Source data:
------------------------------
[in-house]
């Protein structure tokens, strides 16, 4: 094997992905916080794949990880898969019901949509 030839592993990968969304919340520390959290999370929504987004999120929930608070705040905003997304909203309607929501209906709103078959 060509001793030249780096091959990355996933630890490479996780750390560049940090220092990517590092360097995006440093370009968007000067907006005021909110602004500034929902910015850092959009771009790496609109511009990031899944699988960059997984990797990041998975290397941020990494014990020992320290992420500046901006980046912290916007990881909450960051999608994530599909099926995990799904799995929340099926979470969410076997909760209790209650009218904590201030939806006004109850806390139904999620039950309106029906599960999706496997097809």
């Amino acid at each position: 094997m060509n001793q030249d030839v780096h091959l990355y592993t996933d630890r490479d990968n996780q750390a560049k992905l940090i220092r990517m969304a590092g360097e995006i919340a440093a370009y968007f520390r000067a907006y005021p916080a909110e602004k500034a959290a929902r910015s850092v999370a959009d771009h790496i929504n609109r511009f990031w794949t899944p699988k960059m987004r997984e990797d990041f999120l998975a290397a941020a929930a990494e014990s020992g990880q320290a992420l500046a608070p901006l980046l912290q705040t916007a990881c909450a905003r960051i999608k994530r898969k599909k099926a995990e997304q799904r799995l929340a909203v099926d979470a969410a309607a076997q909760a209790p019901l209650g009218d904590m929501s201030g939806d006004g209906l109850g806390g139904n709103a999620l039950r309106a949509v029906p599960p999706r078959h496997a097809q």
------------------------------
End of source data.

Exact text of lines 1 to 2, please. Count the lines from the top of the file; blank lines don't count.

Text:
[in-house]
């Protein structure tokens, strides 16, 4: 094997992905916080794949990880898969019901949509 030839592993990968969304919340520390959290999370929504987004999120929930608070705040905003997304909203309607929501209906709103078959 060509001793030249780096091959990355996933630890490479996780750390560049940090220092990517590092360097995006440093370009968007000067907006005021909110602004500034929902910015850092959009771009790496609109511009990031899944699988960059997984990797990041998975290397941020990494014990020992320290992420500046901006980046912290916007990881909450960051999608994530599909099926995990799904799995929340099926979470969410076997909760209790209650009218904590201030939806006004109850806390139904999620039950309106029906599960999706496997097809």